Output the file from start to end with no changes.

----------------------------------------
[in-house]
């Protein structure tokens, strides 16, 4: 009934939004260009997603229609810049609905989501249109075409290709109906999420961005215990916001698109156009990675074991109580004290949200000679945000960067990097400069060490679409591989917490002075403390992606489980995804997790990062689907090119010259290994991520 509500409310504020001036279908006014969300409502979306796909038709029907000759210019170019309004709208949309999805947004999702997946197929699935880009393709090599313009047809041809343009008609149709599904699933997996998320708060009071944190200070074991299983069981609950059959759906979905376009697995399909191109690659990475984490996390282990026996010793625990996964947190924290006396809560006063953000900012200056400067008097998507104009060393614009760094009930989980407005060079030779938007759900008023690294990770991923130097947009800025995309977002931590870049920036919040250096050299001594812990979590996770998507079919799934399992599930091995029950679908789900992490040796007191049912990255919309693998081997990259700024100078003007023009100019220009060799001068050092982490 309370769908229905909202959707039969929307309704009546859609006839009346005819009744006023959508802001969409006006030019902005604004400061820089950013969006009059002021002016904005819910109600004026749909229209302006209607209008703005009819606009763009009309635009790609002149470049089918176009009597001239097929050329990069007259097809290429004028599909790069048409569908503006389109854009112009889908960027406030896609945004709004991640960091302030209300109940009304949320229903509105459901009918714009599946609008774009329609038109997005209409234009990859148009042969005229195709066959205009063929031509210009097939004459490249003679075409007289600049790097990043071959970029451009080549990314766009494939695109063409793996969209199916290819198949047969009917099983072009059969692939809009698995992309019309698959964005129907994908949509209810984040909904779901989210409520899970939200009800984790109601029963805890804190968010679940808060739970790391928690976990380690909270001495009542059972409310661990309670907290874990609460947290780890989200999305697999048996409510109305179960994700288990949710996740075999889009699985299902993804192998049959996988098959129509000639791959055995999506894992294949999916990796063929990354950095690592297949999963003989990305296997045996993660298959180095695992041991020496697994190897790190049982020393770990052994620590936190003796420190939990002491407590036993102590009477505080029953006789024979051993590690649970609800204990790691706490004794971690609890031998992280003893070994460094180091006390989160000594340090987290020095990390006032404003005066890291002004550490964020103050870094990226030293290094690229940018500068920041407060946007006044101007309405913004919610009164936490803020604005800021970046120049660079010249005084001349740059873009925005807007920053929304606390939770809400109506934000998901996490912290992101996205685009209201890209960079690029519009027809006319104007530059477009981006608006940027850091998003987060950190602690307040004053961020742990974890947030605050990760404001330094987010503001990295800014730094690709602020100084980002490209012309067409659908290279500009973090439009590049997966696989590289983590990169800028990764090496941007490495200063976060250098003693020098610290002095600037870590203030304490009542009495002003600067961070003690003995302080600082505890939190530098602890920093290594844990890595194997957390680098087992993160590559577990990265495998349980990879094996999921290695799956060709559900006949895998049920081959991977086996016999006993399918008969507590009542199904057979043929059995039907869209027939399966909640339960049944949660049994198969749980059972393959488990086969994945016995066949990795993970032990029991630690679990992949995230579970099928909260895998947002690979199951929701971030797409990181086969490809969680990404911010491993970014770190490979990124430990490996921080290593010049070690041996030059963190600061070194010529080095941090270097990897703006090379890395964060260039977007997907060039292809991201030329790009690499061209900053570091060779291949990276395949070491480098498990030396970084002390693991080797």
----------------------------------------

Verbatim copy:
[in-house]
């Protein structure tokens, strides 16, 4: 009934939004260009997603229609810049609905989501249109075409290709109906999420961005215990916001698109156009990675074991109580004290949200000679945000960067990097400069060490679409591989917490002075403390992606489980995804997790990062689907090119010259290994991520 509500409310504020001036279908006014969300409502979306796909038709029907000759210019170019309004709208949309999805947004999702997946197929699935880009393709090599313009047809041809343009008609149709599904699933997996998320708060009071944190200070074991299983069981609950059959759906979905376009697995399909191109690659990475984490996390282990026996010793625990996964947190924290006396809560006063953000900012200056400067008097998507104009060393614009760094009930989980407005060079030779938007759900008023690294990770991923130097947009800025995309977002931590870049920036919040250096050299001594812990979590996770998507079919799934399992599930091995029950679908789900992490040796007191049912990255919309693998081997990259700024100078003007023009100019220009060799001068050092982490 309370769908229905909202959707039969929307309704009546859609006839009346005819009744006023959508802001969409006006030019902005604004400061820089950013969006009059002021002016904005819910109600004026749909229209302006209607209008703005009819606009763009009309635009790609002149470049089918176009009597001239097929050329990069007259097809290429004028599909790069048409569908503006389109854009112009889908960027406030896609945004709004991640960091302030209300109940009304949320229903509105459901009918714009599946609008774009329609038109997005209409234009990859148009042969005229195709066959205009063929031509210009097939004459490249003679075409007289600049790097990043071959970029451009080549990314766009494939695109063409793996969209199916290819198949047969009917099983072009059969692939809009698995992309019309698959964005129907994908949509209810984040909904779901989210409520899970939200009800984790109601029963805890804190968010679940808060739970790391928690976990380690909270001495009542059972409310661990309670907290874990609460947290780890989200999305697999048996409510109305179960994700288990949710996740075999889009699985299902993804192998049959996988098959129509000639791959055995999506894992294949999916990796063929990354950095690592297949999963003989990305296997045996993660298959180095695992041991020496697994190897790190049982020393770990052994620590936190003796420190939990002491407590036993102590009477505080029953006789024979051993590690649970609800204990790691706490004794971690609890031998992280003893070994460094180091006390989160000594340090987290020095990390006032404003005066890291002004550490964020103050870094990226030293290094690229940018500068920041407060946007006044101007309405913004919610009164936490803020604005800021970046120049660079010249005084001349740059873009925005807007920053929304606390939770809400109506934000998901996490912290992101996205685009209201890209960079690029519009027809006319104007530059477009981006608006940027850091998003987060950190602690307040004053961020742990974890947030605050990760404001330094987010503001990295800014730094690709602020100084980002490209012309067409659908290279500009973090439009590049997966696989590289983590990169800028990764090496941007490495200063976060250098003693020098610290002095600037870590203030304490009542009495002003600067961070003690003995302080600082505890939190530098602890920093290594844990890595194997957390680098087992993160590559577990990265495998349980990879094996999921290695799956060709559900006949895998049920081959991977086996016999006993399918008969507590009542199904057979043929059995039907869209027939399966909640339960049944949660049994198969749980059972393959488990086969994945016995066949990795993970032990029991630690679990992949995230579970099928909260895998947002690979199951929701971030797409990181086969490809969680990404911010491993970014770190490979990124430990490996921080290593010049070690041996030059963190600061070194010529080095941090270097990897703006090379890395964060260039977007997907060039292809991201030329790009690499061209900053570091060779291949990276395949070491480098498990030396970084002390693991080797």